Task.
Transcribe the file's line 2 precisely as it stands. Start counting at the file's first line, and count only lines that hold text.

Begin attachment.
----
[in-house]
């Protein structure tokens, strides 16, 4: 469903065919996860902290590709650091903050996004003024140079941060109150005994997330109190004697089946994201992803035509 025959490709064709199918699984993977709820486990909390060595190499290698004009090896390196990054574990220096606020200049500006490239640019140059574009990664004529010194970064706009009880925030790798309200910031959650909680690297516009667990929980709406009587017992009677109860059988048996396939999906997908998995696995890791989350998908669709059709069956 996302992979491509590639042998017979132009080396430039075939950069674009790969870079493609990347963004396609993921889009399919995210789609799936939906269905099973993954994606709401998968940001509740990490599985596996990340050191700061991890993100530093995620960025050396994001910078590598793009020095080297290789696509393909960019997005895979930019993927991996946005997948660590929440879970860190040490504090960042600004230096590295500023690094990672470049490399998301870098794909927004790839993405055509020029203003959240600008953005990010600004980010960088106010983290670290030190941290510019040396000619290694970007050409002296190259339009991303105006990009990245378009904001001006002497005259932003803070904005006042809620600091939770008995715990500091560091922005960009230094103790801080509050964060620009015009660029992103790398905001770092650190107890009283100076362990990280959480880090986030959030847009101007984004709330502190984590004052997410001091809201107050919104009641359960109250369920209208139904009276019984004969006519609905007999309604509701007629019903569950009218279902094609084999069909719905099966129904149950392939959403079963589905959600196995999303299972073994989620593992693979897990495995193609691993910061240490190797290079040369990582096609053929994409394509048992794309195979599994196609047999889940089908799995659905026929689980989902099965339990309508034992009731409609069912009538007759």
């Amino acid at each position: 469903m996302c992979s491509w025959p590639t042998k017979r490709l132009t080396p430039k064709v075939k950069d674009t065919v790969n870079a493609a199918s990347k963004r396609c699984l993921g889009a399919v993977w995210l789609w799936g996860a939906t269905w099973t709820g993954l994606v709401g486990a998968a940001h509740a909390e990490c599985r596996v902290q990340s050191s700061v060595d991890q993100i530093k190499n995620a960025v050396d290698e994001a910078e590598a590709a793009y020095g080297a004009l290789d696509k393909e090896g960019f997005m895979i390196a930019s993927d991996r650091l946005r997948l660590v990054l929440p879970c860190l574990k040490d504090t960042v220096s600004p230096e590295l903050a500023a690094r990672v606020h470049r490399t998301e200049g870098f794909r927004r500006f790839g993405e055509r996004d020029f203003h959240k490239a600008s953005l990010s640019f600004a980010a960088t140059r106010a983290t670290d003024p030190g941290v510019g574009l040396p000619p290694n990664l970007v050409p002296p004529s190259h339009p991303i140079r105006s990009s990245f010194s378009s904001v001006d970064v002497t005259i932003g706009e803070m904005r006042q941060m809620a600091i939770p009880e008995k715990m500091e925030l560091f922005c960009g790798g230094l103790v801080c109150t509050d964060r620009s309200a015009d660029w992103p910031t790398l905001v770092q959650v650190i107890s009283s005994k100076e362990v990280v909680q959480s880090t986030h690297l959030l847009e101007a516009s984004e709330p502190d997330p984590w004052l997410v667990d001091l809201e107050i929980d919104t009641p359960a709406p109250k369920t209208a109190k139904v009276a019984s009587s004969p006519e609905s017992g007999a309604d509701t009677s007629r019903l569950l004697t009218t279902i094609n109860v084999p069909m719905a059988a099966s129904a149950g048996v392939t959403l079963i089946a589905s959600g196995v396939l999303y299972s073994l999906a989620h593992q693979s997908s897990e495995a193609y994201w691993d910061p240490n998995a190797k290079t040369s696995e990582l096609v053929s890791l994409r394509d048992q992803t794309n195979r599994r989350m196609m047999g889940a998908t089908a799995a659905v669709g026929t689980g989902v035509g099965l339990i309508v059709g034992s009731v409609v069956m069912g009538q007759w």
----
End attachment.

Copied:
């Protein structure tokens, strides 16, 4: 469903065919996860902290590709650091903050996004003024140079941060109150005994997330109190004697089946994201992803035509 025959490709064709199918699984993977709820486990909390060595190499290698004009090896390196990054574990220096606020200049500006490239640019140059574009990664004529010194970064706009009880925030790798309200910031959650909680690297516009667990929980709406009587017992009677109860059988048996396939999906997908998995696995890791989350998908669709059709069956 996302992979491509590639042998017979132009080396430039075939950069674009790969870079493609990347963004396609993921889009399919995210789609799936939906269905099973993954994606709401998968940001509740990490599985596996990340050191700061991890993100530093995620960025050396994001910078590598793009020095080297290789696509393909960019997005895979930019993927991996946005997948660590929440879970860190040490504090960042600004230096590295500023690094990672470049490399998301870098794909927004790839993405055509020029203003959240600008953005990010600004980010960088106010983290670290030190941290510019040396000619290694970007050409002296190259339009991303105006990009990245378009904001001006002497005259932003803070904005006042809620600091939770008995715990500091560091922005960009230094103790801080509050964060620009015009660029992103790398905001770092650190107890009283100076362990990280959480880090986030959030847009101007984004709330502190984590004052997410001091809201107050919104009641359960109250369920209208139904009276019984004969006519609905007999309604509701007629019903569950009218279902094609084999069909719905099966129904149950392939959403079963589905959600196995999303299972073994989620593992693979897990495995193609691993910061240490190797290079040369990582096609053929994409394509048992794309195979599994196609047999889940089908799995659905026929689980989902099965339990309508034992009731409609069912009538007759």